Published by: Georgia-May Gilbertson, Stuff



Medical experts will use cutting-edge technology to look inside the leg muscles of children in a study to help understand more about cerebral palsy.

The condition affects more than 10,000 people in New Zealand with the study expected to take place at Mātai, the medical imaging research centre based in Gisborne.

The centre is working with researchers in the Auckland Bioengineering Institute (ABI) and will use highly advanced MRI technology to look inside the leg muscles.

The study will begin in either January or February once volunteers are sourced.

The teams hoped to involve 50 children and teenagers – with and without cerebral palsy – to undergo MRI scanning of their leg muscles three times, during a period of two years.

ABI team leader Dr Geoffrey Handsfield said the study would help medical teams design new treatments, along with helping people with the condition to walk better and avoid dependence on a wheelchair.

“While advancements in surgery have helped with the clinical management of children with CP, many of these interventions are temporary, with symptoms potentially returning over time.”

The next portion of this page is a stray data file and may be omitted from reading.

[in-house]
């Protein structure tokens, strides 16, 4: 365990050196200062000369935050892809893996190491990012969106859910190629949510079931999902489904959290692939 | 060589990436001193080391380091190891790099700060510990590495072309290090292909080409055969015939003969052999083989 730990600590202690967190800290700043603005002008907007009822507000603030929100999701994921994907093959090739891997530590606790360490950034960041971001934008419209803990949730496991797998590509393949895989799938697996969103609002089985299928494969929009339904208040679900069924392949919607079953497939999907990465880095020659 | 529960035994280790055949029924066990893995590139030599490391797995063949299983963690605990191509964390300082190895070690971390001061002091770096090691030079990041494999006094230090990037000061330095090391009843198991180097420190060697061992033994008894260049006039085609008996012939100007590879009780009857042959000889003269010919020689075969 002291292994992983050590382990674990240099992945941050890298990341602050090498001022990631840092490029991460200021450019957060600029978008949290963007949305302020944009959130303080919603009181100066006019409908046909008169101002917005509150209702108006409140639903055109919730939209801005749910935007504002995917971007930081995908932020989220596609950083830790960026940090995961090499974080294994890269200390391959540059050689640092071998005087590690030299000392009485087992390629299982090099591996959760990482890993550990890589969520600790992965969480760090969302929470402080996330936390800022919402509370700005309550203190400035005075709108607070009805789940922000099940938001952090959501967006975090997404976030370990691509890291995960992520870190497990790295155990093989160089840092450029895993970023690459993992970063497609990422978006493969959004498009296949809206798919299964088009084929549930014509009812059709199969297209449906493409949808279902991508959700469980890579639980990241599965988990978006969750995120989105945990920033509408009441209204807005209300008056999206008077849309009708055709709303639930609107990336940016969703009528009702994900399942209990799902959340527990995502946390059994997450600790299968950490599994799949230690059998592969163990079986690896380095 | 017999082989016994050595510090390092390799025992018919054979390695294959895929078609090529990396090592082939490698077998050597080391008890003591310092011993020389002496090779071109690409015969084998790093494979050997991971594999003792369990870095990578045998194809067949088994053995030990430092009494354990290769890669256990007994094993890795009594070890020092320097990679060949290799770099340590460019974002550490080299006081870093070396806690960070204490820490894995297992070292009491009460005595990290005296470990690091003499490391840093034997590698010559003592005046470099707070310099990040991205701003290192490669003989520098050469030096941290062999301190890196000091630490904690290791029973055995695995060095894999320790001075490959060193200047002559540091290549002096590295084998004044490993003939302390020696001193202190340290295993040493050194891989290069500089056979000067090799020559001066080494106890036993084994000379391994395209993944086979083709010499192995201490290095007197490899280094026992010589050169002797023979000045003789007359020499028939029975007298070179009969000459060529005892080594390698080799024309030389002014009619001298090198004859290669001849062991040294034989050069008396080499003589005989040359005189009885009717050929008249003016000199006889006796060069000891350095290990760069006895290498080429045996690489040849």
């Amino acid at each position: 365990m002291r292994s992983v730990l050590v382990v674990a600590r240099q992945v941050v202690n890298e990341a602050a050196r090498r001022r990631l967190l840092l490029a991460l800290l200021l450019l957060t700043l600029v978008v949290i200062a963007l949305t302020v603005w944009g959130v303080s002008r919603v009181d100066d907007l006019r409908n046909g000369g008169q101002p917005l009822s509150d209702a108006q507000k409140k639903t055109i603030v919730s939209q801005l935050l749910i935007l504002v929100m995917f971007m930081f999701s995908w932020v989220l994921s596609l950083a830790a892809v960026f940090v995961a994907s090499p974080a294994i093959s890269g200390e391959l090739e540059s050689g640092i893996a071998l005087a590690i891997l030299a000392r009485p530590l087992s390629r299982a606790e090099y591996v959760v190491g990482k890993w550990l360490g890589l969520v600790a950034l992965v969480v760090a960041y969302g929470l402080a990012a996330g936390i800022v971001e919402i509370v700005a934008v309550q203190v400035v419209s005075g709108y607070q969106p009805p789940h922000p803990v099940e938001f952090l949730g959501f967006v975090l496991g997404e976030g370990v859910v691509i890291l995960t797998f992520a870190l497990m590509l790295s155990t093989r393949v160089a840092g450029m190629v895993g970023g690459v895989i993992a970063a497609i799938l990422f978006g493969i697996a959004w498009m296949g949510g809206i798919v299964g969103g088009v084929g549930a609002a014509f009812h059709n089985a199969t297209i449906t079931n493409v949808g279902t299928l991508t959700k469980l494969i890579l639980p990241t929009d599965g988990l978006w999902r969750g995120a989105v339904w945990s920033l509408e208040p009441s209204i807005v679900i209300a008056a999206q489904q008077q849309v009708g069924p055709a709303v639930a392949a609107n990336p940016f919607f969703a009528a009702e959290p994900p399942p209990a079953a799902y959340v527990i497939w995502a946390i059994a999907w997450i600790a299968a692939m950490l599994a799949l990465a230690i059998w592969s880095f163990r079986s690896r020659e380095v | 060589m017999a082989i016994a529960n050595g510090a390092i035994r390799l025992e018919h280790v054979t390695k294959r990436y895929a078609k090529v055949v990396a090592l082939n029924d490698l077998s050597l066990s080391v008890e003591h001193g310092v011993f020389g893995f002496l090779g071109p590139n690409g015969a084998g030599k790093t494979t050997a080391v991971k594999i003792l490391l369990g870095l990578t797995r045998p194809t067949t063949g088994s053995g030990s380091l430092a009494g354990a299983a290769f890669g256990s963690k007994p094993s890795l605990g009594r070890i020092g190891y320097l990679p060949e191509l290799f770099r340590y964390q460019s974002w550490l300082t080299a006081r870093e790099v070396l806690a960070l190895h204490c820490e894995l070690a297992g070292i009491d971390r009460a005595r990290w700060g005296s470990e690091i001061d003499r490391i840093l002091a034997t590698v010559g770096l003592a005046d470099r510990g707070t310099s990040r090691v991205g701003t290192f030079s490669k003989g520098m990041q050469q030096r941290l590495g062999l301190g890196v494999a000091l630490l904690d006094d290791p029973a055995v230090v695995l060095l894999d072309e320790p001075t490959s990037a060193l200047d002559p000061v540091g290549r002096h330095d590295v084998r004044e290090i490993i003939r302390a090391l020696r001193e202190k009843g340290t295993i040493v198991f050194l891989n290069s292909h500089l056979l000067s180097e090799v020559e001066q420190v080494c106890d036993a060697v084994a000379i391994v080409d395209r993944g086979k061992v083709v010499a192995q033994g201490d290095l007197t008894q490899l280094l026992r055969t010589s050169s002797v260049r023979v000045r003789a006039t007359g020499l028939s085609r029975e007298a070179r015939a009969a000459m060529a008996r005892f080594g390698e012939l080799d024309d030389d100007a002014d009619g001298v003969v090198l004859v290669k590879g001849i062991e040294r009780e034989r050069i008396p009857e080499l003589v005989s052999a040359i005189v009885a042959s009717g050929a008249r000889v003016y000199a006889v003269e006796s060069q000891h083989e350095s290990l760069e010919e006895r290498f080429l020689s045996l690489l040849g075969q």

Handsfield said to provide treatment and intervention, experts needed to understand musculoskeletal conditions of the disorder, along with impairments to the skeletal muscle architecture.

“Understanding differences in the shape progression and growth trajectory of leg muscles between participants with and without CP will show us how ageing and growth contributes to walking impairment.”

Handsfield said experts had some ideas for how growth was impaired by cerebral palsy, but had never looked at it directly.

It would take about 30 minutes for volunteers to be scanned by the MRI machine.

“Few of us get a chance to see the inside of our own leg, all their bones and muscles, and the connective tissues that join them.”

Cerebral palsy is a condition resulting from a non-progressive brain lesion which occurs during, before, or soon after childbirth.

Similar to a stroke, but occurring at a very young age, it affects the brain in ways that impair movement of the body and limbs.

Handsfield said cerebral palsy was not a neurodegenerative disorder (illnesses that involve the death of certain parts of the brain), but the result of a single-event brain injury that that affected both the posture and the movement of children who had it. But while the neural injury did not change, the musculoskeletal conditions usually worsened over-time.